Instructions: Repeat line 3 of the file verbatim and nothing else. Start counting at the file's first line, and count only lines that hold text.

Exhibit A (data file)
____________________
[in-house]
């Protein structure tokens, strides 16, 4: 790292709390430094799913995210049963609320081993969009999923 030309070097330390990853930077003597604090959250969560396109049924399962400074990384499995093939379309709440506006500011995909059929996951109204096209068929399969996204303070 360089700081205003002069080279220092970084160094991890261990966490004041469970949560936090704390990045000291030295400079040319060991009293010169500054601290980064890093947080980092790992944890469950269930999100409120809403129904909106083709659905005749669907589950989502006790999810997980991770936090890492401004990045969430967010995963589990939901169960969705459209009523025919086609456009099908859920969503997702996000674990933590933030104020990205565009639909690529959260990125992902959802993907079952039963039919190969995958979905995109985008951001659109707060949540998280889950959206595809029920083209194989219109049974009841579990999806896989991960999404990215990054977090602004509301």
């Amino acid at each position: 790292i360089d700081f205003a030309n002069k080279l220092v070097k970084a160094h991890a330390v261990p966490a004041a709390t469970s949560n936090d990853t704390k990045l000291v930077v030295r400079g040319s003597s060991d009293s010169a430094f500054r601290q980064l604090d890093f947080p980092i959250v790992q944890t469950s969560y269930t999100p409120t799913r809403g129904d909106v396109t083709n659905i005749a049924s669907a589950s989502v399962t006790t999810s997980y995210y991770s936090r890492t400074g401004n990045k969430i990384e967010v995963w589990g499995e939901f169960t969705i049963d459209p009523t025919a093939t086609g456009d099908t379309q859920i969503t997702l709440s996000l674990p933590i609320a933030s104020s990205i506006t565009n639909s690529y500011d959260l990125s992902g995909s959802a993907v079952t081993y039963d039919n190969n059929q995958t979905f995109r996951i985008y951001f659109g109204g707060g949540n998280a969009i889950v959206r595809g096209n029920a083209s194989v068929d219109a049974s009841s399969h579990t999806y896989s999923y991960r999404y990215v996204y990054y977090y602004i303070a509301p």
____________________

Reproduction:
């Amino acid at each position: 790292i360089d700081f205003a030309n002069k080279l220092v070097k970084a160094h991890a330390v261990p966490a004041a709390t469970s949560n936090d990853t704390k990045l000291v930077v030295r400079g040319s003597s060991d009293s010169a430094f500054r601290q980064l604090d890093f947080p980092i959250v790992q944890t469950s969560y269930t999100p409120t799913r809403g129904d909106v396109t083709n659905i005749a049924s669907a589950s989502v399962t006790t999810s997980y995210y991770s936090r890492t400074g401004n990045k969430i990384e967010v995963w589990g499995e939901f169960t969705i049963d459209p009523t025919a093939t086609g456009d099908t379309q859920i969503t997702l709440s996000l674990p933590i609320a933030s104020s990205i506006t565009n639909s690529y500011d959260l990125s992902g995909s959802a993907v079952t081993y039963d039919n190969n059929q995958t979905f995109r996951i985008y951001f659109g109204g707060g949540n998280a969009i889950v959206r595809g096209n029920a083209s194989v068929d219109a049974s009841s399969h579990t999806y896989s999923y991960r999404y990215v996204y990054y977090y602004i303070a509301p």